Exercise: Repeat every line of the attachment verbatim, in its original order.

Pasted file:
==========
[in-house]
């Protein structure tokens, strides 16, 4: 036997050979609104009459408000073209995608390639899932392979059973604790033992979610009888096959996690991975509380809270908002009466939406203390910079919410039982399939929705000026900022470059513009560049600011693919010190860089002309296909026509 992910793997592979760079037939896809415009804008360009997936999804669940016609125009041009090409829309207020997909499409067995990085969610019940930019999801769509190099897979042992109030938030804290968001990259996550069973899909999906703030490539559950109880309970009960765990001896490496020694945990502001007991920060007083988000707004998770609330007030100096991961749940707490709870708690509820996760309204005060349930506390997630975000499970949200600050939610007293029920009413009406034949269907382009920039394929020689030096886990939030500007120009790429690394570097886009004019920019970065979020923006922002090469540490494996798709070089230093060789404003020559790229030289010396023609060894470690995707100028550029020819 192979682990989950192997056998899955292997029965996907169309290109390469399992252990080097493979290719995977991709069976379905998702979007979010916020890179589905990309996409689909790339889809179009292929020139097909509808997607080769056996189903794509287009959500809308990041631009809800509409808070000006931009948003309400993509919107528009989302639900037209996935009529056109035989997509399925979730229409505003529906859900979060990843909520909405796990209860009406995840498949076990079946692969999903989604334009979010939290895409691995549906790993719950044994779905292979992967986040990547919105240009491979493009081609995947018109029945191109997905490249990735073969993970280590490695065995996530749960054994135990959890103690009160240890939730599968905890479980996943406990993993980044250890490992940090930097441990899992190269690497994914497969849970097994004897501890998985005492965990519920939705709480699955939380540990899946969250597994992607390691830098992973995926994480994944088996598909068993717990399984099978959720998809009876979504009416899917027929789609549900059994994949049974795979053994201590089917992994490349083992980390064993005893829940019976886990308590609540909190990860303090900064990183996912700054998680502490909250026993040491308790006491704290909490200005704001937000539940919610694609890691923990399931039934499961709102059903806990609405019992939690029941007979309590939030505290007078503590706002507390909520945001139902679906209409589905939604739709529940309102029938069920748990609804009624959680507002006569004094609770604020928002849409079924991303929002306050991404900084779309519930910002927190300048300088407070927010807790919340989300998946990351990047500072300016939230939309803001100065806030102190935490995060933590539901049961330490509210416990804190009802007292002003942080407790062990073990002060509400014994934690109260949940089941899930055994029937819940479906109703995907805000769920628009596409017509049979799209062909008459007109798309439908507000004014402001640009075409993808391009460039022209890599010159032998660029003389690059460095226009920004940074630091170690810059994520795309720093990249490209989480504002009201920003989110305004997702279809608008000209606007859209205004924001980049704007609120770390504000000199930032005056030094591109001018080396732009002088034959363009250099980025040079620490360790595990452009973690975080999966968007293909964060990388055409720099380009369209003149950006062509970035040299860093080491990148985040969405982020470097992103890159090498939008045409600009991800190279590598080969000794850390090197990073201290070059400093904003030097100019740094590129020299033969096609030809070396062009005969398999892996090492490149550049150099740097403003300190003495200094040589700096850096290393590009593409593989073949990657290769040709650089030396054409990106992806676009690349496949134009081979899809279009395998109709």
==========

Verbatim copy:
[in-house]
């Protein structure tokens, strides 16, 4: 036997050979609104009459408000073209995608390639899932392979059973604790033992979610009888096959996690991975509380809270908002009466939406203390910079919410039982399939929705000026900022470059513009560049600011693919010190860089002309296909026509 992910793997592979760079037939896809415009804008360009997936999804669940016609125009041009090409829309207020997909499409067995990085969610019940930019999801769509190099897979042992109030938030804290968001990259996550069973899909999906703030490539559950109880309970009960765990001896490496020694945990502001007991920060007083988000707004998770609330007030100096991961749940707490709870708690509820996760309204005060349930506390997630975000499970949200600050939610007293029920009413009406034949269907382009920039394929020689030096886990939030500007120009790429690394570097886009004019920019970065979020923006922002090469540490494996798709070089230093060789404003020559790229030289010396023609060894470690995707100028550029020819 192979682990989950192997056998899955292997029965996907169309290109390469399992252990080097493979290719995977991709069976379905998702979007979010916020890179589905990309996409689909790339889809179009292929020139097909509808997607080769056996189903794509287009959500809308990041631009809800509409808070000006931009948003309400993509919107528009989302639900037209996935009529056109035989997509399925979730229409505003529906859900979060990843909520909405796990209860009406995840498949076990079946692969999903989604334009979010939290895409691995549906790993719950044994779905292979992967986040990547919105240009491979493009081609995947018109029945191109997905490249990735073969993970280590490695065995996530749960054994135990959890103690009160240890939730599968905890479980996943406990993993980044250890490992940090930097441990899992190269690497994914497969849970097994004897501890998985005492965990519920939705709480699955939380540990899946969250597994992607390691830098992973995926994480994944088996598909068993717990399984099978959720998809009876979504009416899917027929789609549900059994994949049974795979053994201590089917992994490349083992980390064993005893829940019976886990308590609540909190990860303090900064990183996912700054998680502490909250026993040491308790006491704290909490200005704001937000539940919610694609890691923990399931039934499961709102059903806990609405019992939690029941007979309590939030505290007078503590706002507390909520945001139902679906209409589905939604739709529940309102029938069920748990609804009624959680507002006569004094609770604020928002849409079924991303929002306050991404900084779309519930910002927190300048300088407070927010807790919340989300998946990351990047500072300016939230939309803001100065806030102190935490995060933590539901049961330490509210416990804190009802007292002003942080407790062990073990002060509400014994934690109260949940089941899930055994029937819940479906109703995907805000769920628009596409017509049979799209062909008459007109798309439908507000004014402001640009075409993808391009460039022209890599010159032998660029003389690059460095226009920004940074630091170690810059994520795309720093990249490209989480504002009201920003989110305004997702279809608008000209606007859209205004924001980049704007609120770390504000000199930032005056030094591109001018080396732009002088034959363009250099980025040079620490360790595990452009973690975080999966968007293909964060990388055409720099380009369209003149950006062509970035040299860093080491990148985040969405982020470097992103890159090498939008045409600009991800190279590598080969000794850390090197990073201290070059400093904003030097100019740094590129020299033969096609030809070396062009005969398999892996090492490149550049150099740097403003300190003495200094040589700096850096290393590009593409593989073949990657290769040709650089030396054409990106992806676009690349496949134009081979899809279009395998109709």